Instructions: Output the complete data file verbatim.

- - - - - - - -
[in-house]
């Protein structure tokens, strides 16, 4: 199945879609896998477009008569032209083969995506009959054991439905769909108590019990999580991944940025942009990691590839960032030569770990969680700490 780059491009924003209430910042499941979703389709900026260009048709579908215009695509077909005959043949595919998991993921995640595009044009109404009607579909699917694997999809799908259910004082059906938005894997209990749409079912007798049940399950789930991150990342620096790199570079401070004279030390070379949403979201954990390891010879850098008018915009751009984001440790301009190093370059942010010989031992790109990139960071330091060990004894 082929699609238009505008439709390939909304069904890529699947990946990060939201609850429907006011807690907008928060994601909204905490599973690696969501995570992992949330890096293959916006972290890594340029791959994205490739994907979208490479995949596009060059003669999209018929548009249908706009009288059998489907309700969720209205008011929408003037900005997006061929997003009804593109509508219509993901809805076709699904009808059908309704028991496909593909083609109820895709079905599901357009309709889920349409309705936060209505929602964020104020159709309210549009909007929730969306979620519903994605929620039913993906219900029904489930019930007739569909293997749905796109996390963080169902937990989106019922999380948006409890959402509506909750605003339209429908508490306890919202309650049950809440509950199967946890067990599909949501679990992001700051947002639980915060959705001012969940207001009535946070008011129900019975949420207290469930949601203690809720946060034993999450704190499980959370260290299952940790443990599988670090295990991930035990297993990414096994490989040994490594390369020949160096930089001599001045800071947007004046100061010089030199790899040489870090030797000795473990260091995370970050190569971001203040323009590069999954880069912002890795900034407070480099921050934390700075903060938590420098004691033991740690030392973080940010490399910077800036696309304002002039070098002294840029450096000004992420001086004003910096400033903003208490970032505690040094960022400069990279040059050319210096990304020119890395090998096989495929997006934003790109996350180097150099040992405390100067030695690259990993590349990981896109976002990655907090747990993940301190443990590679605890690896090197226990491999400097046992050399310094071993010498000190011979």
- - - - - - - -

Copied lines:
[in-house]
């Protein structure tokens, strides 16, 4: 199945879609896998477009008569032209083969995506009959054991439905769909108590019990999580991944940025942009990691590839960032030569770990969680700490 780059491009924003209430910042499941979703389709900026260009048709579908215009695509077909005959043949595919998991993921995640595009044009109404009607579909699917694997999809799908259910004082059906938005894997209990749409079912007798049940399950789930991150990342620096790199570079401070004279030390070379949403979201954990390891010879850098008018915009751009984001440790301009190093370059942010010989031992790109990139960071330091060990004894 082929699609238009505008439709390939909304069904890529699947990946990060939201609850429907006011807690907008928060994601909204905490599973690696969501995570992992949330890096293959916006972290890594340029791959994205490739994907979208490479995949596009060059003669999209018929548009249908706009009288059998489907309700969720209205008011929408003037900005997006061929997003009804593109509508219509993901809805076709699904009808059908309704028991496909593909083609109820895709079905599901357009309709889920349409309705936060209505929602964020104020159709309210549009909007929730969306979620519903994605929620039913993906219900029904489930019930007739569909293997749905796109996390963080169902937990989106019922999380948006409890959402509506909750605003339209429908508490306890919202309650049950809440509950199967946890067990599909949501679990992001700051947002639980915060959705001012969940207001009535946070008011129900019975949420207290469930949601203690809720946060034993999450704190499980959370260290299952940790443990599988670090295990991930035990297993990414096994490989040994490594390369020949160096930089001599001045800071947007004046100061010089030199790899040489870090030797000795473990260091995370970050190569971001203040323009590069999954880069912002890795900034407070480099921050934390700075903060938590420098004691033991740690030392973080940010490399910077800036696309304002002039070098002294840029450096000004992420001086004003910096400033903003208490970032505690040094960022400069990279040059050319210096990304020119890395090998096989495929997006934003790109996350180097150099040992405390100067030695690259990993590349990981896109976002990655907090747990993940301190443990590679605890690896090197226990491999400097046992050399310094071993010498000190011979």